International Journal of Advances in Computer Science and Its Applications
Author(s) : MASUMI YAJIMA, TAKESHI MATSUDA, TOSHIYUKI MAEDA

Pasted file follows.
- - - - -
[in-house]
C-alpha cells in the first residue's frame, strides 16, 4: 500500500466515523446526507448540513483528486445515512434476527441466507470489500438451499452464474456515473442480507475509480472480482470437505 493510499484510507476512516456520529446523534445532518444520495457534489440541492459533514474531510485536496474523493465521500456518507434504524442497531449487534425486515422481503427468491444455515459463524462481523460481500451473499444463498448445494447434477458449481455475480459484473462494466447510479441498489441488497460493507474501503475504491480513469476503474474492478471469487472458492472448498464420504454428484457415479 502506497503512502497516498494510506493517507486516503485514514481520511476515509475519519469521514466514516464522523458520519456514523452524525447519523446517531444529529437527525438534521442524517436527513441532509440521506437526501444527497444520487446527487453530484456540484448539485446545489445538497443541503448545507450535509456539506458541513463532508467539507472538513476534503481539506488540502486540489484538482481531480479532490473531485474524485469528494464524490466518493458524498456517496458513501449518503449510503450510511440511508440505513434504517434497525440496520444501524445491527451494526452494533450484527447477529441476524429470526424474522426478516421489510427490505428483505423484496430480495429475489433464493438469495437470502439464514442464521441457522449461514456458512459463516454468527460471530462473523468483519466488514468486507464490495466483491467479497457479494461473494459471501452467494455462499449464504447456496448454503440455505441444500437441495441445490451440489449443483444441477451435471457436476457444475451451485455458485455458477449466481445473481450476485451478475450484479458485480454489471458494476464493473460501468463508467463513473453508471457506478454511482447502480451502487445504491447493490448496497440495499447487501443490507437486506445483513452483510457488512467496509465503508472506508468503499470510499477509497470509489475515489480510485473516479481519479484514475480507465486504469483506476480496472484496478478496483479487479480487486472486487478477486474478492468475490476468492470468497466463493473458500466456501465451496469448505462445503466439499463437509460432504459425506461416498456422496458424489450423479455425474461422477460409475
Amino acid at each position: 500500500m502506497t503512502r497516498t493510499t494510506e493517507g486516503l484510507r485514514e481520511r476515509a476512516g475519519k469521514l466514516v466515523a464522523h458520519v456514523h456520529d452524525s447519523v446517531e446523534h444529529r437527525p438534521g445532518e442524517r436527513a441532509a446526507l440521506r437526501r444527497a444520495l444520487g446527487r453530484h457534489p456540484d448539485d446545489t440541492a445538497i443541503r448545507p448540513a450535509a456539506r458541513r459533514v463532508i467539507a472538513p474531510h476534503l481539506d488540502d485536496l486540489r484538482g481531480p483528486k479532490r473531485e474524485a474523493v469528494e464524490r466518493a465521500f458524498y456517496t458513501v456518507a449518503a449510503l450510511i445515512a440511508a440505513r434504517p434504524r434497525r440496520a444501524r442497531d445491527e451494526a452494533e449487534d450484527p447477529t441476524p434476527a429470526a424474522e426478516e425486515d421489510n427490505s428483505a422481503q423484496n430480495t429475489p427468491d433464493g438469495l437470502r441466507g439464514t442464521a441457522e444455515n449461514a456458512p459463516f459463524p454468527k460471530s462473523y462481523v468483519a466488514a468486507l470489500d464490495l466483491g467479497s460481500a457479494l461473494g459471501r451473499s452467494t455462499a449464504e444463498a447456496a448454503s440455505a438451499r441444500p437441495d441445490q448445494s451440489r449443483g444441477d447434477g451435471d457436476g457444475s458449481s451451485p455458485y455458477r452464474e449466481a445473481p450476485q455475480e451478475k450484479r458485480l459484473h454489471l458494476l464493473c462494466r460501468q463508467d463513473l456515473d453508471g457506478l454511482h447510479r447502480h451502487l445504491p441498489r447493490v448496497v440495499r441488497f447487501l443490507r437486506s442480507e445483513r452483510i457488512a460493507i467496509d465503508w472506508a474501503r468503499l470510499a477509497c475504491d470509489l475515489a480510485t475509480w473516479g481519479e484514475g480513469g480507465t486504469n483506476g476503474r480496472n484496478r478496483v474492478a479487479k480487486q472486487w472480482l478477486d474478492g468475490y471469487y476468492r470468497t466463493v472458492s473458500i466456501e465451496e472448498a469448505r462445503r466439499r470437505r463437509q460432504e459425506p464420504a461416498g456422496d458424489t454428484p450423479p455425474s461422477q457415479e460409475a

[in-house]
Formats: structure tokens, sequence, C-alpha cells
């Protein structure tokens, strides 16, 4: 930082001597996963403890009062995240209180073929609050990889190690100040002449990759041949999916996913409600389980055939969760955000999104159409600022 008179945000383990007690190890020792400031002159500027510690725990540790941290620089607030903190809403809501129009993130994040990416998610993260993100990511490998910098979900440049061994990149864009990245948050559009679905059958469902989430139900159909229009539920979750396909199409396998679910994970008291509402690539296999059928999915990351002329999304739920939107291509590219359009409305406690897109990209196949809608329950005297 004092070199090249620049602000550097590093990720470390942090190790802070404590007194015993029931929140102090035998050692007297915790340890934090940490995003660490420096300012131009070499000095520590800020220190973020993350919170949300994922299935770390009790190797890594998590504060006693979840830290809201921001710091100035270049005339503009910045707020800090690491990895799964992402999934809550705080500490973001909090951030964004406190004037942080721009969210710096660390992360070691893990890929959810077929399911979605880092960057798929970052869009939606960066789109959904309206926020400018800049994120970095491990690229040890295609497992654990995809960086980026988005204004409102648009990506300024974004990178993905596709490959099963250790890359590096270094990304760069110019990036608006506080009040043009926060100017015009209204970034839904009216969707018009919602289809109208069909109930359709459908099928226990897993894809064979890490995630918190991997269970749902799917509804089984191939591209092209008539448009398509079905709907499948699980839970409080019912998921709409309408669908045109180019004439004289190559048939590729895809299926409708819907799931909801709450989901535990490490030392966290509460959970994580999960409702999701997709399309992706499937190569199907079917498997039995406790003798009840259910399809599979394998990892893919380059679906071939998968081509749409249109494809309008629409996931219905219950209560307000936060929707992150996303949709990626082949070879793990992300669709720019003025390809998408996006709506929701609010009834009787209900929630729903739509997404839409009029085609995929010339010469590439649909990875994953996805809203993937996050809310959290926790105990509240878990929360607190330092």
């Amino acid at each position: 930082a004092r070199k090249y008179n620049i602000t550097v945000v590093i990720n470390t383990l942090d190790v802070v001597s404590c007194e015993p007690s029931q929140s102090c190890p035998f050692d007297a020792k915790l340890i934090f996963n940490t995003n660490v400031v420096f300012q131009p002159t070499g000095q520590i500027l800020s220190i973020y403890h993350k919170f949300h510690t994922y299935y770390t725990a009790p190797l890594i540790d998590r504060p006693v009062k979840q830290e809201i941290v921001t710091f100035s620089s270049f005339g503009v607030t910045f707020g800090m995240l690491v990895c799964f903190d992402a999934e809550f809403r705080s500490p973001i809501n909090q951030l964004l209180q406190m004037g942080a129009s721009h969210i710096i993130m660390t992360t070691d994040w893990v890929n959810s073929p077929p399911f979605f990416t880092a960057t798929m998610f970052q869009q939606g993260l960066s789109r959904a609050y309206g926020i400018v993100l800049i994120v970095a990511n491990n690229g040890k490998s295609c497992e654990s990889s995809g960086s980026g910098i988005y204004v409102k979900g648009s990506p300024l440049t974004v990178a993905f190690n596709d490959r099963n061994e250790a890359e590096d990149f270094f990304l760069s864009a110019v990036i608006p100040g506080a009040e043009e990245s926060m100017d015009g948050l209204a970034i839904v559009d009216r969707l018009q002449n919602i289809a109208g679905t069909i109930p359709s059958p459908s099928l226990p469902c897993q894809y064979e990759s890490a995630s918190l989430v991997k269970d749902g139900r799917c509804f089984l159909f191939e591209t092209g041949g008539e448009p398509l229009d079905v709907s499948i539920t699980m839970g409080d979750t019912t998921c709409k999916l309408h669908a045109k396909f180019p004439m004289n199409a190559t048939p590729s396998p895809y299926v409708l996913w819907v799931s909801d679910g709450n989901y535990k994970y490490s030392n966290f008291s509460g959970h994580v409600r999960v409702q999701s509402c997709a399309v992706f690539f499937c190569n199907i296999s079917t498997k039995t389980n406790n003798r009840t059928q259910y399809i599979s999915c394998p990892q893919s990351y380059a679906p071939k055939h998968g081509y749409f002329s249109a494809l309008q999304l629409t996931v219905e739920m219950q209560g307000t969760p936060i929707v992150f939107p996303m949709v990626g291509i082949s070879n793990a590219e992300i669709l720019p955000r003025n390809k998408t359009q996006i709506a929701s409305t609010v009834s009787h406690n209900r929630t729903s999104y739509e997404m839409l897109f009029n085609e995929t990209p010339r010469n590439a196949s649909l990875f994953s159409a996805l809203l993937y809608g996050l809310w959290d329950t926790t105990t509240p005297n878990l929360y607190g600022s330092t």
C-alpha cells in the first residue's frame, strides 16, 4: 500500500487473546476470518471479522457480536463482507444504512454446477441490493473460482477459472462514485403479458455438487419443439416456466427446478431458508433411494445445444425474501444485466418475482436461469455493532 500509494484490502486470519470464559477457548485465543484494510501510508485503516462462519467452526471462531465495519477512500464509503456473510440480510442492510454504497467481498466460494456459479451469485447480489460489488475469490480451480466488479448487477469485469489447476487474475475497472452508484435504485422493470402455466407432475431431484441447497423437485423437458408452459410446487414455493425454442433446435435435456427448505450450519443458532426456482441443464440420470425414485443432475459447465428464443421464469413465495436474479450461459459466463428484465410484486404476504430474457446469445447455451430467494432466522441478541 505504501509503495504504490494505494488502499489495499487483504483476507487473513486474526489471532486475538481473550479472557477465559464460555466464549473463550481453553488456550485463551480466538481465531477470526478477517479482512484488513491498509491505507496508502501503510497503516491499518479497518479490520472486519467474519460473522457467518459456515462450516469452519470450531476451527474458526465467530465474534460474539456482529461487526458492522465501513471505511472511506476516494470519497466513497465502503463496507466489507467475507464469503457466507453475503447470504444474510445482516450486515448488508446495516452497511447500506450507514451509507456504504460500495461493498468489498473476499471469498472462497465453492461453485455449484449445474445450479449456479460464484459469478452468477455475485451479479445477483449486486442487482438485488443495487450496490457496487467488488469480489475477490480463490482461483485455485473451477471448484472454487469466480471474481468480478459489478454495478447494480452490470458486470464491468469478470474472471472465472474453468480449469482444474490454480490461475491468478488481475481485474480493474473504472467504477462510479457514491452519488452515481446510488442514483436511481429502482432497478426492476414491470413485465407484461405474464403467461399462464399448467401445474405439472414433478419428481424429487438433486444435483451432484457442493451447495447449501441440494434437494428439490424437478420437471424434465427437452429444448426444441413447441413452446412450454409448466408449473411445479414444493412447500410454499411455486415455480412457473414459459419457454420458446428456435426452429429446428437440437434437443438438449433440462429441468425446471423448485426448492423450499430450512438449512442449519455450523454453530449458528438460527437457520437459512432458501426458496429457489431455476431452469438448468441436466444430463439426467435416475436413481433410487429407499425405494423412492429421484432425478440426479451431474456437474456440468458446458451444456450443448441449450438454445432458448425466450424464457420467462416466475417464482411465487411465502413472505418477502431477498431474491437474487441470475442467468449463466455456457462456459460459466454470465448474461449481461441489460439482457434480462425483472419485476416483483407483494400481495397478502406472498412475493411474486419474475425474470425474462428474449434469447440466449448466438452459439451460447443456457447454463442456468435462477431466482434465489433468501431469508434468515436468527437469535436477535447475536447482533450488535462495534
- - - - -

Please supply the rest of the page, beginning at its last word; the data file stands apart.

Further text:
This paper addresses sports skill discrimination using motion picture data, focused on volleyball attack skill. We attempt to certify the hypothesis that expert skills have relatively low frequency motions rather than novice skills as the similarity of human postural control. For this purpose we proceed experiments and analyze sports skills as for frequency of motion using time series motion pictures of volleyball attacks. In this paper, volleyball play is analyzed with motion picture data recorded by hi-speed cam-coder, where we do not use physical information such as body skeleton model, and so on. Time series data are obtained from the motion picture data with four marking points, and analyzed using Fast Fourier Transform (FFT) and clustering data mining method. As the experiment results, we have found that y-axes of novice data may have more highfrequency data, and that implies novice motions may have high frequency motions, and that may support our hypothesis.